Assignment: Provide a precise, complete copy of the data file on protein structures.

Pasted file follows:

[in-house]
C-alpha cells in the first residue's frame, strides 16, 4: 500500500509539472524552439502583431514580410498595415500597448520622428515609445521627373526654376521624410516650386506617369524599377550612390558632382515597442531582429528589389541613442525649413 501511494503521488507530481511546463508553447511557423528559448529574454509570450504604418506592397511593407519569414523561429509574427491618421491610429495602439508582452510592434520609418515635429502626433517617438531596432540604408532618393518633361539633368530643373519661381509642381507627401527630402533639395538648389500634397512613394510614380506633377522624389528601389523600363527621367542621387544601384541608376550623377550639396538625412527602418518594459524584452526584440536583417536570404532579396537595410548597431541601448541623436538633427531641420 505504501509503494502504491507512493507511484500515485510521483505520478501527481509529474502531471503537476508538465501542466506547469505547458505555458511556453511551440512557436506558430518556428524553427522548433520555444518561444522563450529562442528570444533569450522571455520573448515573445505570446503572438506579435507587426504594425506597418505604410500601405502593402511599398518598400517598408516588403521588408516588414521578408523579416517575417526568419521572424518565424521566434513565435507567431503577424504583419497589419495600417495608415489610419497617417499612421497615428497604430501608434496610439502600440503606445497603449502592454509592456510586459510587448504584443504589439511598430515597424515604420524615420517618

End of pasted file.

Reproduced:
[in-house]
C-alpha cells in the first residue's frame, strides 16, 4: 500500500509539472524552439502583431514580410498595415500597448520622428515609445521627373526654376521624410516650386506617369524599377550612390558632382515597442531582429528589389541613442525649413 501511494503521488507530481511546463508553447511557423528559448529574454509570450504604418506592397511593407519569414523561429509574427491618421491610429495602439508582452510592434520609418515635429502626433517617438531596432540604408532618393518633361539633368530643373519661381509642381507627401527630402533639395538648389500634397512613394510614380506633377522624389528601389523600363527621367542621387544601384541608376550623377550639396538625412527602418518594459524584452526584440536583417536570404532579396537595410548597431541601448541623436538633427531641420 505504501509503494502504491507512493507511484500515485510521483505520478501527481509529474502531471503537476508538465501542466506547469505547458505555458511556453511551440512557436506558430518556428524553427522548433520555444518561444522563450529562442528570444533569450522571455520573448515573445505570446503572438506579435507587426504594425506597418505604410500601405502593402511599398518598400517598408516588403521588408516588414521578408523579416517575417526568419521572424518565424521566434513565435507567431503577424504583419497589419495600417495608415489610419497617417499612421497615428497604430501608434496610439502600440503606445497603449502592454509592456510586459510587448504584443504589439511598430515597424515604420524615420517618